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02 November 2011

Ash from Cerro Hudson, Chile

(Click on image for larger view.)

Ash from Cerro Hudson stains the snow in this natural-color satellite image from October 31, 2011. Located in southern Chile, Cerro Hudson has a history of violent eruptions, often accompanied by flows of mud, melted snow, and ash called lahars. SERNAGEOMIN, the Chilean National Geology and Mining Service, reported that Cerro Hudson began to stir on October 25, with a series of earthquakes deep beneath the volcano. The shape of the seismic waves from the earthquakes indicated the movement of fluid, likely magma. In the following days the earthquakes continued, and modest plumes rose up to 7.5 kilometers (4.7 miles) above the volcano. The plumes were mostly steam, with some ash. As of October 31, the activity was characteristic of superheated water moving through the upper reaches of the volcano, rather than the erutpion of fresh lava.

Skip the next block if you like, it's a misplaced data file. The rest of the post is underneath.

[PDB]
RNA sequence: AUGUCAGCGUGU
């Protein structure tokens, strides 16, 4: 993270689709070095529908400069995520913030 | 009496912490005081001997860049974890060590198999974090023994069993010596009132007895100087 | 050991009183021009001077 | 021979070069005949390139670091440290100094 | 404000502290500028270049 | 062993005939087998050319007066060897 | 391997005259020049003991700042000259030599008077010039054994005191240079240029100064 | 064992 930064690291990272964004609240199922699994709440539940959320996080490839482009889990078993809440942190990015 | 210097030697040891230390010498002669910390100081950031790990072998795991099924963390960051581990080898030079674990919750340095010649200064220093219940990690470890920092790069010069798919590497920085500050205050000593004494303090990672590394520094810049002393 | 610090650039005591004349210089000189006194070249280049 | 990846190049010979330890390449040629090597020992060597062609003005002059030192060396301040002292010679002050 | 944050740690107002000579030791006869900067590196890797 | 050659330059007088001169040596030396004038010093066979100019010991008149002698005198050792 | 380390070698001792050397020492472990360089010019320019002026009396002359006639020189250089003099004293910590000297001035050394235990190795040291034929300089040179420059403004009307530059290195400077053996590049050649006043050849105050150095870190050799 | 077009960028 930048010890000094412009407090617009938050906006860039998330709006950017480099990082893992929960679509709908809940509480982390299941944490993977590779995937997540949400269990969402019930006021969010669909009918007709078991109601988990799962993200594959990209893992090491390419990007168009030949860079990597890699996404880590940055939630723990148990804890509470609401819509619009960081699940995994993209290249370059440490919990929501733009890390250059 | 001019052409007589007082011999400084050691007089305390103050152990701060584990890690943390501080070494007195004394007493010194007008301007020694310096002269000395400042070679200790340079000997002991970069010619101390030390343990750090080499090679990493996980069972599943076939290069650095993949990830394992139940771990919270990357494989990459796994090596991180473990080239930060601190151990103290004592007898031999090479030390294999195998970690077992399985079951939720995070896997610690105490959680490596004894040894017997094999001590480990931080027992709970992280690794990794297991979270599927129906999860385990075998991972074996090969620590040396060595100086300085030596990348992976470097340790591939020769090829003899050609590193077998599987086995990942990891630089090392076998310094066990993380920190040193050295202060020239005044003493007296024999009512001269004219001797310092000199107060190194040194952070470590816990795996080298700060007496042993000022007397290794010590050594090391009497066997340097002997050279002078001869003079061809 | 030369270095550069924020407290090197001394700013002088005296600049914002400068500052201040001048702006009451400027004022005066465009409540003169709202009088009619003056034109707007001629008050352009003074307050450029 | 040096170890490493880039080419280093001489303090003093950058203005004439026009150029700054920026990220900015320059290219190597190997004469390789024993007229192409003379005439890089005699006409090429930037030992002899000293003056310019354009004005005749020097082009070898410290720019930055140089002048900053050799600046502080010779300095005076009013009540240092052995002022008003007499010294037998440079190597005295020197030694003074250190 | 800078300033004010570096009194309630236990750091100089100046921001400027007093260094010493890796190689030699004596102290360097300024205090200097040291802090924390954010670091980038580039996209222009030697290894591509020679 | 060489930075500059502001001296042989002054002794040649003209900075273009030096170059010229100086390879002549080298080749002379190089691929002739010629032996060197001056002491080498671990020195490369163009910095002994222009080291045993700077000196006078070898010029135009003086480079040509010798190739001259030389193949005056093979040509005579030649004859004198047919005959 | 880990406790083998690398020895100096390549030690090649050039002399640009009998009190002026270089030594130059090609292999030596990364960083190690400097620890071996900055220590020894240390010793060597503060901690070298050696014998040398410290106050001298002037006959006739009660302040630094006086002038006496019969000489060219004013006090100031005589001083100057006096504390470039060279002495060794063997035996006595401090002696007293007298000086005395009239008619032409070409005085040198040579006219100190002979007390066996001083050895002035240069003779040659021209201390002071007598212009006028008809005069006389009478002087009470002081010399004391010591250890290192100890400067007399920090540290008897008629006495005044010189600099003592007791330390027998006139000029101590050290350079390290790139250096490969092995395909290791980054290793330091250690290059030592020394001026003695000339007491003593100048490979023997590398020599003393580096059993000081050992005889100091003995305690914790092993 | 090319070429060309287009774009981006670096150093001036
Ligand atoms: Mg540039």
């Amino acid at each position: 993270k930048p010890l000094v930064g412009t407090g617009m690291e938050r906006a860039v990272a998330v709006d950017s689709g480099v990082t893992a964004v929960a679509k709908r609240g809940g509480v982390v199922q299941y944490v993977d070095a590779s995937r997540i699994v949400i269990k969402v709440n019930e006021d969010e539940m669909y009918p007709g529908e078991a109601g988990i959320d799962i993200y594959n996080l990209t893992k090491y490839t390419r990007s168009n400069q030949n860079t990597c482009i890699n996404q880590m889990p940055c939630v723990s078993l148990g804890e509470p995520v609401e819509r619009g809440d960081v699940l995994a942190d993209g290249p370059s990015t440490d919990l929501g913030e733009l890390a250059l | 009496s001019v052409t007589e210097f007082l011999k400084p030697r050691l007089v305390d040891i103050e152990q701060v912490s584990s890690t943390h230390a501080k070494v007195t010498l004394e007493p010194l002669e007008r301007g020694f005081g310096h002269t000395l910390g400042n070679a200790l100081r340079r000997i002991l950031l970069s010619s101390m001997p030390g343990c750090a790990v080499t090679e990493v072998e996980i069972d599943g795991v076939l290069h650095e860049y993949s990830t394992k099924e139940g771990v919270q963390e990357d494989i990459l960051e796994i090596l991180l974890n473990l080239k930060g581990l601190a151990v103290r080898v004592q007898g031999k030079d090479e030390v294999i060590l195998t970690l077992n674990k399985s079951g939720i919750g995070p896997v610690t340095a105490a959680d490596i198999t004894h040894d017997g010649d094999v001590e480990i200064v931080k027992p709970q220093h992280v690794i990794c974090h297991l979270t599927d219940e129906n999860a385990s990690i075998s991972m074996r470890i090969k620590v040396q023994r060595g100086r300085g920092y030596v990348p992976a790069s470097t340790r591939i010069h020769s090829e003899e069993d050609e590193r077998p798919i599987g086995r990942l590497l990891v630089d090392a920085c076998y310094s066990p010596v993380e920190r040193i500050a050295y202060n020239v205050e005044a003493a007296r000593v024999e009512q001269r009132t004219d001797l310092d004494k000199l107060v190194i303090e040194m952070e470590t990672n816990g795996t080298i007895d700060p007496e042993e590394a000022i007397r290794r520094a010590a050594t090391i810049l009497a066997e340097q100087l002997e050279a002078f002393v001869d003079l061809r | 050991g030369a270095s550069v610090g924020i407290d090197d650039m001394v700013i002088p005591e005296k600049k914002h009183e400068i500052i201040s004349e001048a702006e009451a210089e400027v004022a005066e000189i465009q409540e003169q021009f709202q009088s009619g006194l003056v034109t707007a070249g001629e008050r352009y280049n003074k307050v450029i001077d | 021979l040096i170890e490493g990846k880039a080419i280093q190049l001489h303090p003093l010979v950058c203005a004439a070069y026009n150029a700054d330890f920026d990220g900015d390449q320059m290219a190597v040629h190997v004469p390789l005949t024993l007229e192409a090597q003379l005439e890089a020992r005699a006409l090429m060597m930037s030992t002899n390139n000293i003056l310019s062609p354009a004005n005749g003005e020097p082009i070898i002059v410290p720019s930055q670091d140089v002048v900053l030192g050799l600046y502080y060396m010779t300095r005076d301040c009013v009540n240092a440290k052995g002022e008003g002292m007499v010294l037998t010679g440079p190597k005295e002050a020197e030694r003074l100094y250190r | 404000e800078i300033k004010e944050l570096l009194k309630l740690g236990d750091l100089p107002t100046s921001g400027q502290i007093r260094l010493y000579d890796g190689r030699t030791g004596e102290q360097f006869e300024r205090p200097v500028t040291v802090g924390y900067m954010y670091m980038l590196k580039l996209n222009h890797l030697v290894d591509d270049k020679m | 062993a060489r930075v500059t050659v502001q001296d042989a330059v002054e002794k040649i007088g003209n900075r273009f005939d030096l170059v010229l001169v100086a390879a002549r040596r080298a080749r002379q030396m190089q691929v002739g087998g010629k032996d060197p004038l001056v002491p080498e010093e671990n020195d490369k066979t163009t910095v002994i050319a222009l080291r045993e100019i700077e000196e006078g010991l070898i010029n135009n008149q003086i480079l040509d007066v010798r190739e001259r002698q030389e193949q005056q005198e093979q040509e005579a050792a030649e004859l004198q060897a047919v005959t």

This image was acquired by the Moderate Resolution Imaging Spectroradiometer (MODIS) aboard the Terra satellite.
  1. References

  2. Klemetti, Erik. (2011, October 31). Eruption Updates for Hudson, Hierro and Lokon-Empung for October 31, 2011. Accessed November 1, 2011.
  3. SERNAGEOMIN. (2011, October 31). Reporte Especial de Actividad Volcánica No 28 Actividad del Volcán Hudson. Accessed November 1, 2011.
NASA image courtesy Jeff Schmaltz MODIS Rapid Response Team, NASA-GSFC. Caption by Robert Simmon.
Terra - MODIS - NASA